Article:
Electrocardiography in Various Settings
European Cardiovascular Disease 2006 - Issue 1;2006:2(1):1-3
Currently, the routine procedure for investigation of subjective cardiac complaints is recording of the electrical activity of the heart by means of an electrocardiograph (ECG). The most basic version is a rhythm strip on one to three channels. This procedure normally requires time-consuming preparation of the patient to position the electrodes and initiate proper equipment settings. Especially in patients with paroxysmal complaints, the chance of finding cardiac events is quite low.
Further investigation is normal, depending on the degree of occurrence of complaints, and these patients will usually be referred to secondary care. Standard 12-lead ECG, and even exercise ECG, is not always conclusive, and this means that continuous monitoring by a 24-hour Holter or event recorder is necessary. The irregular nature of the cardiac complaints, however, can cause even these diagnostic procedures to be unsuccessful. Personal home ECG monitoring may in these cases be the only tool suitable for medical professionals to set an accurate diagnosis.
Subjective Cardiac Complaints
Cardiac complaints can be suspected when patients have symptoms such as palpitations, chest pain, temporary loss of consciousness, breathlessness, etc. Unexplained dizziness and falling can also be indicators of cardiac problems. The often-irregular occurrence and fuzzy complaint description should lead to further investigation of the cardiac function.
Patients with these complaints will initially be palpitated to investigate the regularity of the heart rhythm and the strength of the heartbeat. Deviations in the heart rhythm have to be readily detectable in a short period of time because not all health professionals will check for a full minute.
The preparation time for an ECG rhythm strip on a conventional ECG device with chest electrode is widely regarded as a burden in daily practice. The interpretation of the ECG information is the second restriction for proper diagnosis in primary care. Medical professionals do not always accept computer evaluation software. The third and usually most relevant restriction is the fact that symptoms are not occurring during this investigation. Referral to secondary care is in these cases the only option.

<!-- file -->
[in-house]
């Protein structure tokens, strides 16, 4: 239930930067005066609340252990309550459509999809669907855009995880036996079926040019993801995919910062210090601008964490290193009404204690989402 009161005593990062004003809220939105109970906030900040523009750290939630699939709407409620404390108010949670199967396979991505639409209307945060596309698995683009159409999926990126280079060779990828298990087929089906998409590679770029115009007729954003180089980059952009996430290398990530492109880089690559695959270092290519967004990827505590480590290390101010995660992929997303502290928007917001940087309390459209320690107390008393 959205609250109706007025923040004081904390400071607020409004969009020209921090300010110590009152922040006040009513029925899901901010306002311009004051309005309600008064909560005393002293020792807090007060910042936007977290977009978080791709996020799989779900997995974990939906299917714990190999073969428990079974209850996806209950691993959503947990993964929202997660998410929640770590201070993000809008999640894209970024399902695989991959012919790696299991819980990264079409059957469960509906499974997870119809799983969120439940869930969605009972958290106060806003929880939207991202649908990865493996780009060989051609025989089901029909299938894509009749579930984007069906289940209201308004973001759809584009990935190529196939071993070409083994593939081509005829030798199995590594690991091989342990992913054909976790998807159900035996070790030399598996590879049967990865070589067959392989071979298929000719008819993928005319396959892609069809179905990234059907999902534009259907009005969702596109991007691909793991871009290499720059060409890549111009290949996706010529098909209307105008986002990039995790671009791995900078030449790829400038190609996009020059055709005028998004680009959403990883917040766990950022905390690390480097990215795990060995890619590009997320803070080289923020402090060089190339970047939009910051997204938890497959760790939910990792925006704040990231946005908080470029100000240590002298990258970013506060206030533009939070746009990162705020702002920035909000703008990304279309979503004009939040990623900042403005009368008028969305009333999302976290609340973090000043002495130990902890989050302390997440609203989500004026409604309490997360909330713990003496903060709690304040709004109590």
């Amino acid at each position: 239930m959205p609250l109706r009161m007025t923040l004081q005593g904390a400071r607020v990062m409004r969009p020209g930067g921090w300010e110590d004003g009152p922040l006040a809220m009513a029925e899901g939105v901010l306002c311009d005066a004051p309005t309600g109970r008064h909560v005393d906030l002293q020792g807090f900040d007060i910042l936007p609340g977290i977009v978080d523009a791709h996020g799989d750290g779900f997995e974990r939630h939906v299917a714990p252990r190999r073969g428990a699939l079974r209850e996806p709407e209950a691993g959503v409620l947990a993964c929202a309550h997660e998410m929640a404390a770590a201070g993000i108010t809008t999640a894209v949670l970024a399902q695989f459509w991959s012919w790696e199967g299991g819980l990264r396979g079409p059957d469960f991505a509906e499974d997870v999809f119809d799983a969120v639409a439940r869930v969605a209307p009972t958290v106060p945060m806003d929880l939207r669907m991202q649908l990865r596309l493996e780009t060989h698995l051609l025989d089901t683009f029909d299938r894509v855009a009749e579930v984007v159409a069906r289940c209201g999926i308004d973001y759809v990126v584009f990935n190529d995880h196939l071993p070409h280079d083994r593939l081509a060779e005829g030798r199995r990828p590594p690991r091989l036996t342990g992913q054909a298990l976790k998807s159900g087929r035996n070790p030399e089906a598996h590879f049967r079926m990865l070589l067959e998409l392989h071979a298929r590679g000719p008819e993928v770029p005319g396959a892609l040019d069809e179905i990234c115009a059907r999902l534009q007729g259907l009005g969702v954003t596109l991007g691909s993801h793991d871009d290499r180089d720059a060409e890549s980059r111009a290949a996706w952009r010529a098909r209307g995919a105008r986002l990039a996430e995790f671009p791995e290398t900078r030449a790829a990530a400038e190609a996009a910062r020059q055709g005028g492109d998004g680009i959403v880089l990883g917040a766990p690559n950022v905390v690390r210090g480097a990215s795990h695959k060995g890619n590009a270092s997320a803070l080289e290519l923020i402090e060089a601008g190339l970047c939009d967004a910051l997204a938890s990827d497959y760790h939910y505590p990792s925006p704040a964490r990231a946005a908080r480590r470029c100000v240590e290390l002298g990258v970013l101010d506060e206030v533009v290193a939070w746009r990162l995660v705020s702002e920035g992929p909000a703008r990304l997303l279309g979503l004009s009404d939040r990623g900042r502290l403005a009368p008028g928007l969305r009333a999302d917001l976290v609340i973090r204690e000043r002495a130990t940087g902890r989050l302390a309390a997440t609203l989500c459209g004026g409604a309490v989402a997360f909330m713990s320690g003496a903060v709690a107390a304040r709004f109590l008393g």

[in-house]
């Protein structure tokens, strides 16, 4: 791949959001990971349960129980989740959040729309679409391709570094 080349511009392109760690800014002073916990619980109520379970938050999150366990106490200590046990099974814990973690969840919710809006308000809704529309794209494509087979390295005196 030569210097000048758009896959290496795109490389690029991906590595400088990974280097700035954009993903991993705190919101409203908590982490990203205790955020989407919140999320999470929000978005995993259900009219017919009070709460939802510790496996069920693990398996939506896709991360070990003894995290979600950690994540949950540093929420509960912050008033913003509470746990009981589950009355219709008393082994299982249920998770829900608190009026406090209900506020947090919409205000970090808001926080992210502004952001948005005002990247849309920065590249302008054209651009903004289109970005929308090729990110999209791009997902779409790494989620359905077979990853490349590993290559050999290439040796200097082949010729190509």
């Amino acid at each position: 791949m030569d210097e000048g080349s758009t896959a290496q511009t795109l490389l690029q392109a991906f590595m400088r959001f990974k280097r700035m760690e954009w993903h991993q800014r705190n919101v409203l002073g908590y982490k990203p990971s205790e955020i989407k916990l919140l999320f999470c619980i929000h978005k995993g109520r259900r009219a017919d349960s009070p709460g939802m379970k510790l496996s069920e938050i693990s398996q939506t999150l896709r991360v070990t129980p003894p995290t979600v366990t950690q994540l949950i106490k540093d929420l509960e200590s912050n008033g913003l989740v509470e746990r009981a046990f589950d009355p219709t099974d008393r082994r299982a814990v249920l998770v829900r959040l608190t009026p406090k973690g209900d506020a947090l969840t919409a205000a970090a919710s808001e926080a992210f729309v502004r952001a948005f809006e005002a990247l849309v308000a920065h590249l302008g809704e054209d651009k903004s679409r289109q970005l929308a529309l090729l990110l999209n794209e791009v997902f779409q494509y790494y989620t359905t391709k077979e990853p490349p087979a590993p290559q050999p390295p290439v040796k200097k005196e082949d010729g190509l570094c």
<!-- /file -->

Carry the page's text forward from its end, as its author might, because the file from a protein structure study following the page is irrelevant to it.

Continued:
Patients referred from primary care will in most cases again be subject to ECG monitoring. In secondary care, the heart activity will be reassessed using more sophisticated equipment and software. The chance of symptoms occurring during this investigation is similar to the investigation in primary care.
Initially, a closer look at the heart activity will be taken by means of an ECG on more channels. A 12-lead ECG will provide more information on the heart activity and will find those patients where structural problems are present. In patients where the symptoms are irregular, this investigation will show no abnormal electrical activity.
To determine whether the complaints are related to the stress the heart encounters upon physical activity, it is possible to take an ECG reading during exercise. Here, the patient will be asked to walk on a treadmill while connected to an ECG device. In some patients, this will induce electrical abnormalities and these will be recorded on the ECG device.
Patients showing no abnormalities will need further investigation by means of ambulatory monitoring of the heart activity.
The Holter Device
The standard procedure for ambulatory monitoring of the heart signal is done by continuously wearing a portable ECG device (on the waist). These are called Holter devices or monitors and will usually record the ECG signal for 24 or 48 hours. During this period, the patient should not deviate from their usual lifestyle. The problem is that the patient is aware of wearing the device because of the electrodes and wiring attached to the chest. The system is especially vulnerable because the electrodes can come loose from the chest and the wiring can break during the period it is being used. These devices require significant maintenance and the success rate for catching a cardiac event is quite low. The processing of the data obtained with this device is also labour-intensive.
External Event Recorder (Loop Recorder)
Another system for ambulatory monitoring is the event monitor. This is similar to the Holter device, and is also worn externally on the waist, but it only stores cardiac events when they are detected. The device continuously loops the ECG signal and will delete standard ECG data. As soon as the internal software detects a cardiac event, the data from a few minutes before until a few minutes after the event will be saved. However, the same drawbacks of the Holter device apply to this one.